Justice Samuel Alito harshly questioned Toti about the causation of clinic closures. “There is very little specific evidence in the record in this case with respect to why any particular clinic closed,” he said. (The string of argumentative, rapid-fire questions – mainly from Alito and Chief Justice John Roberts – pushed Toti away from her 20 minutes of allotted time, compelling Justice Ruth Bader Ginsburg to point out the delay, scoring Toti an extra five minutes at the end of arguments.) In defense, Toti pointed to the obvious timing of the many closures around the enforcement of HB 2 – eight closed prior to the admit privileges rule while 11 closed on the day it was enacted. Toti also said she held direct evidence for at least 12 of the shuttered clinics that she could supply the court. Referring to the brief time period in which the ASC rule temporarily went into effect immediately shuttering 12 clinics, Justice Elena Kagan, pointedly said, “It's almost like the perfect controlled experiment as to the effect of the law, isn't it? It's like you put the law into effect, 12 clinics closed. You take the law out of effect, they reopen.”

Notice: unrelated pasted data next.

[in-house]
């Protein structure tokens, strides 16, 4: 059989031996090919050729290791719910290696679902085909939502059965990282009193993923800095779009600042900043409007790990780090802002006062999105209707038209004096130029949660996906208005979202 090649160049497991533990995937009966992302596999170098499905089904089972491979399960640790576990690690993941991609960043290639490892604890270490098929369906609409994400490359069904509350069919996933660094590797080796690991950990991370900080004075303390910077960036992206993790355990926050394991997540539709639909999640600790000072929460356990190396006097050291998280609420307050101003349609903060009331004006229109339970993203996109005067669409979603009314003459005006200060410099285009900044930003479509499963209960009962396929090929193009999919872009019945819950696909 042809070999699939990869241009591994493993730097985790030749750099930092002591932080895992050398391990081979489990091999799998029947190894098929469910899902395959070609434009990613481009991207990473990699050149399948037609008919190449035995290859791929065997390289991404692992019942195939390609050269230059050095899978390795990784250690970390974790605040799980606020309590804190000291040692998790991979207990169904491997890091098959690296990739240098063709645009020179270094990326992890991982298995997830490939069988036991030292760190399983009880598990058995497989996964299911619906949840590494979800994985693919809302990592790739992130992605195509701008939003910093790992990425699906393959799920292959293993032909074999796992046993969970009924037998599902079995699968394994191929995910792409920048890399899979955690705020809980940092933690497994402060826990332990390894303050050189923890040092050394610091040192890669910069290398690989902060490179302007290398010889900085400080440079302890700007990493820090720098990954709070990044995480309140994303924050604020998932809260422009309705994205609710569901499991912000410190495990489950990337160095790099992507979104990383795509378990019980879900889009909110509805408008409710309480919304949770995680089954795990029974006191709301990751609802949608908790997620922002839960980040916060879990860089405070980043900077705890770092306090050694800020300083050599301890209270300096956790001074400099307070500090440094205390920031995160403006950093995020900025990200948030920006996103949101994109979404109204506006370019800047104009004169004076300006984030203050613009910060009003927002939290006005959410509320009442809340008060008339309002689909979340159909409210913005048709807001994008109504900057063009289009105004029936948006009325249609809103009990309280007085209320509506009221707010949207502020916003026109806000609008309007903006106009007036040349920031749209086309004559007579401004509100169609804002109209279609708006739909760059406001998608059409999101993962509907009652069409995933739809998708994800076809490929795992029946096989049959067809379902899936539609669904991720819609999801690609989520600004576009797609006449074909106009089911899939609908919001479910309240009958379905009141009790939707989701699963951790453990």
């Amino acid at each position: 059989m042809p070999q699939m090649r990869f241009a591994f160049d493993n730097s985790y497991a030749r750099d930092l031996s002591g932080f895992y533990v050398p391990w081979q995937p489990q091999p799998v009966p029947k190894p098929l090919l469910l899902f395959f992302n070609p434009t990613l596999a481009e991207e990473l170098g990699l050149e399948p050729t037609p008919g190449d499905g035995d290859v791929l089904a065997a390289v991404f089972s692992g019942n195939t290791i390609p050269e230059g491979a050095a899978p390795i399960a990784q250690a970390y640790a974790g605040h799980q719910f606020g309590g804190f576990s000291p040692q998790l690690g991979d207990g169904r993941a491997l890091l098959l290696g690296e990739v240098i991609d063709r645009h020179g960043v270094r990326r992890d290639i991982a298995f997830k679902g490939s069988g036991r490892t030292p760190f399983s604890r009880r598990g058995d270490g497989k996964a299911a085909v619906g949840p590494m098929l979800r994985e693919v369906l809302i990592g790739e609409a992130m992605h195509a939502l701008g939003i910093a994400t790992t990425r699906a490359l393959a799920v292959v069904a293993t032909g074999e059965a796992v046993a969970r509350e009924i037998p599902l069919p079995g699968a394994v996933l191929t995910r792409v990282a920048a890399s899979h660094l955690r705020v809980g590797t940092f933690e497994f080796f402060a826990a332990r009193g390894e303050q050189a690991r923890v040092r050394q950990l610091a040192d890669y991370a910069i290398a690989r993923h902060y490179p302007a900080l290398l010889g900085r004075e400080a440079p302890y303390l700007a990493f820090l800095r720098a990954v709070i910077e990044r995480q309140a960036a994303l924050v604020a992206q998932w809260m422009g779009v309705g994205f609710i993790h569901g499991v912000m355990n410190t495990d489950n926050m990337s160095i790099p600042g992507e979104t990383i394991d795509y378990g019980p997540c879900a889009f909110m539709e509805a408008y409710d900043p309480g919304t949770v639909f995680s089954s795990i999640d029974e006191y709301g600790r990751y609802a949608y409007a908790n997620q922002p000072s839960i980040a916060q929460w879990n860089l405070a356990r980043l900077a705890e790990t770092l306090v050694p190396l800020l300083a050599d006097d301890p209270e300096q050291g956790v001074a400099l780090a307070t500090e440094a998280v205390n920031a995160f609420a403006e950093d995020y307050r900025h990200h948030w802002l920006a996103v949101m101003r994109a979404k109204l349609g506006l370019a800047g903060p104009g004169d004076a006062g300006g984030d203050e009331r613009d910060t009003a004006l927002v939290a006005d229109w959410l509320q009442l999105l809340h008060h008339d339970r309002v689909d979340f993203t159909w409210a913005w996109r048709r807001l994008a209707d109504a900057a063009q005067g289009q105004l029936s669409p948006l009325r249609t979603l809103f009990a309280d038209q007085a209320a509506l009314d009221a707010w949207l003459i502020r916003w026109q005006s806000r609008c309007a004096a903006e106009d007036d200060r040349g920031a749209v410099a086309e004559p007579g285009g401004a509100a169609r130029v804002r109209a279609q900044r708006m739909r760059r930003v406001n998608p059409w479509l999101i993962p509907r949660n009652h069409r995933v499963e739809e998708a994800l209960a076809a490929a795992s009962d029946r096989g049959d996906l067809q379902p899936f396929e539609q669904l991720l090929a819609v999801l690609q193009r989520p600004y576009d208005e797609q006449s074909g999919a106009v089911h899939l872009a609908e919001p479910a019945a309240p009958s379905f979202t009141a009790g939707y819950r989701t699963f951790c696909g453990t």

Borrowing 10 minutes of the plaintiff time, U.S. Solicitor General Donald B. Verrilli spoke against HB 2, saying that the law and the many obstacles it imposes is the very “definition of an undue burden.” Not mincing words, Verrilli said HB 2 is the most extreme abortion law that has come before the high court since Casey, and its justifications are “far weaker” than anything the Court has permitted. “I think that if you do find that this law is upheld, what you will be saying is that this right [to an abortion] really only exists in theory and not in fact going forward and that the commitments that this Court made in Casey will not have been kept,” he said.

Next, liberal justices pelted Texas Solicitor General Scott Keller, who has defended the law as necessary to protect women’s health and safety, with critical questions, mainly forcing the state’s attorney to justify the medical reasons behind HB 2 – a difficult task considering the scant evidence the state has provided to back up its claims.